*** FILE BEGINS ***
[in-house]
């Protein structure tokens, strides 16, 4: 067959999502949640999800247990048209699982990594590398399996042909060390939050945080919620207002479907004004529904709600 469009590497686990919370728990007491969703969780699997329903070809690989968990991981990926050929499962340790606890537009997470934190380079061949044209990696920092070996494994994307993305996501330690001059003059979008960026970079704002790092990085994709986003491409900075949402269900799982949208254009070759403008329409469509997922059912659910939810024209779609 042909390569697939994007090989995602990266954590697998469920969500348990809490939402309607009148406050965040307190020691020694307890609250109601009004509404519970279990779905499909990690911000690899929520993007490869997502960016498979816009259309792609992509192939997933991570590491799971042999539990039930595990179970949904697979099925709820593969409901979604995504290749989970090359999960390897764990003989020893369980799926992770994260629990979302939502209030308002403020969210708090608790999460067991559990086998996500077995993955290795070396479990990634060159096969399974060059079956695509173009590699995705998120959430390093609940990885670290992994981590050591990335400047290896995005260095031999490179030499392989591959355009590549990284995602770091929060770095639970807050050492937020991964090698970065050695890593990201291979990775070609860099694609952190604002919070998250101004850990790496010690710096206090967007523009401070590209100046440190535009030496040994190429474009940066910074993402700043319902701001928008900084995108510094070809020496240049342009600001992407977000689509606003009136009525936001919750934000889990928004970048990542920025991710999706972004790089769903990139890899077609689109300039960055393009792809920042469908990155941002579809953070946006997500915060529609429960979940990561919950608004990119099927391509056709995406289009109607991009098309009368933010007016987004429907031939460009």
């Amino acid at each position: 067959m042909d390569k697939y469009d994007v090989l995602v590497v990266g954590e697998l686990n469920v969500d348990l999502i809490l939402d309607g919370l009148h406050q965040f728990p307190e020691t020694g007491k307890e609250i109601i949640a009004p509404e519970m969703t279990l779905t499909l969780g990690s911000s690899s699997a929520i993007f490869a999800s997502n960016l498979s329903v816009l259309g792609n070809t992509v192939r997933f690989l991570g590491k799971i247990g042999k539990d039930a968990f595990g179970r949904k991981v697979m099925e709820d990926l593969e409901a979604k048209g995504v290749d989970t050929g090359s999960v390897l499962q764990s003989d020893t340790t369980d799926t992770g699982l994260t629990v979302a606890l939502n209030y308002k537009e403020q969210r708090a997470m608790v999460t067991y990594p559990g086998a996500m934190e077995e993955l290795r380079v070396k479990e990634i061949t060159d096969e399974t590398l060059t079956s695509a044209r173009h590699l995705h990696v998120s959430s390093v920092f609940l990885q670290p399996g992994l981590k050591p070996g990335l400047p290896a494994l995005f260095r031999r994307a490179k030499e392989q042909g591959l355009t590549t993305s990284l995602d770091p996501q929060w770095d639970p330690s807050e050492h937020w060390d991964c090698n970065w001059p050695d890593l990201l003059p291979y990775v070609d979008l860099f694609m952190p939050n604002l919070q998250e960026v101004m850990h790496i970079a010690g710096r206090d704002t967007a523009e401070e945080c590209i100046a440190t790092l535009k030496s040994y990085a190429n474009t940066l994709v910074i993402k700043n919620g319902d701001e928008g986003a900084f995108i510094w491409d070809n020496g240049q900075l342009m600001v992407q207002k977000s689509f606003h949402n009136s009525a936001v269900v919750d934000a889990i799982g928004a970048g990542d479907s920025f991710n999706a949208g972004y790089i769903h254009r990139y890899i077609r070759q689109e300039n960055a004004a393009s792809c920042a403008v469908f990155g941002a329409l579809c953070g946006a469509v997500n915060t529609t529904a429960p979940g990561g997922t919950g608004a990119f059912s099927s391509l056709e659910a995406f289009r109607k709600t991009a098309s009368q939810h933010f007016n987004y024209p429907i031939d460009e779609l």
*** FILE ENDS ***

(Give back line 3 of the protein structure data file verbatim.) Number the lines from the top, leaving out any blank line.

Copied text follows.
């Amino acid at each position: 067959m042909d390569k697939y469009d994007v090989l995602v590497v990266g954590e697998l686990n469920v969500d348990l999502i809490l939402d309607g919370l009148h406050q965040f728990p307190e020691t020694g007491k307890e609250i109601i949640a009004p509404e519970m969703t279990l779905t499909l969780g990690s911000s690899s699997a929520i993007f490869a999800s997502n960016l498979s329903v816009l259309g792609n070809t992509v192939r997933f690989l991570g590491k799971i247990g042999k539990d039930a968990f595990g179970r949904k991981v697979m099925e709820d990926l593969e409901a979604k048209g995504v290749d989970t050929g090359s999960v390897l499962q764990s003989d020893t340790t369980d799926t992770g699982l994260t629990v979302a606890l939502n209030y308002k537009e403020q969210r708090a997470m608790v999460t067991y990594p559990g086998a996500m934190e077995e993955l290795r380079v070396k479990e990634i061949t060159d096969e399974t590398l060059t079956s695509a044209r173009h590699l995705h990696v998120s959430s390093v920092f609940l990885q670290p399996g992994l981590k050591p070996g990335l400047p290896a494994l995005f260095r031999r994307a490179k030499e392989q042909g591959l355009t590549t993305s990284l995602d770091p996501q929060w770095d639970p330690s807050e050492h937020w060390d991964c090698n970065w001059p050695d890593l990201l003059p291979y990775v070609d979008l860099f694609m952190p939050n604002l919070q998250e960026v101004m850990h790496i970079a010690g710096r206090d704002t967007a523009e401070e945080c590209i100046a440190t790092l535009k030496s040994y990085a190429n474009t940066l994709v910074i993402k700043n919620g319902d701001e928008g986003a900084f995108i510094w491409d070809n020496g240049q900075l342009m600001v992407q207002k977000s689509f606003h949402n009136s009525a936001v269900v919750d934000a889990i799982g928004a970048g990542d479907s920025f991710n999706a949208g972004y790089i769903h254009r990139y890899i077609r070759q689109e300039n960055a004004a393009s792809c920042a403008v469908f990155g941002a329409l579809c953070g946006a469509v997500n915060t529609t529904a429960p979940g990561g997922t919950g608004a990119f059912s099927s391509l056709e659910a995406f289009r109607k709600t991009a098309s009368q939810h933010f007016n987004y024209p429907i031939d460009e779609l």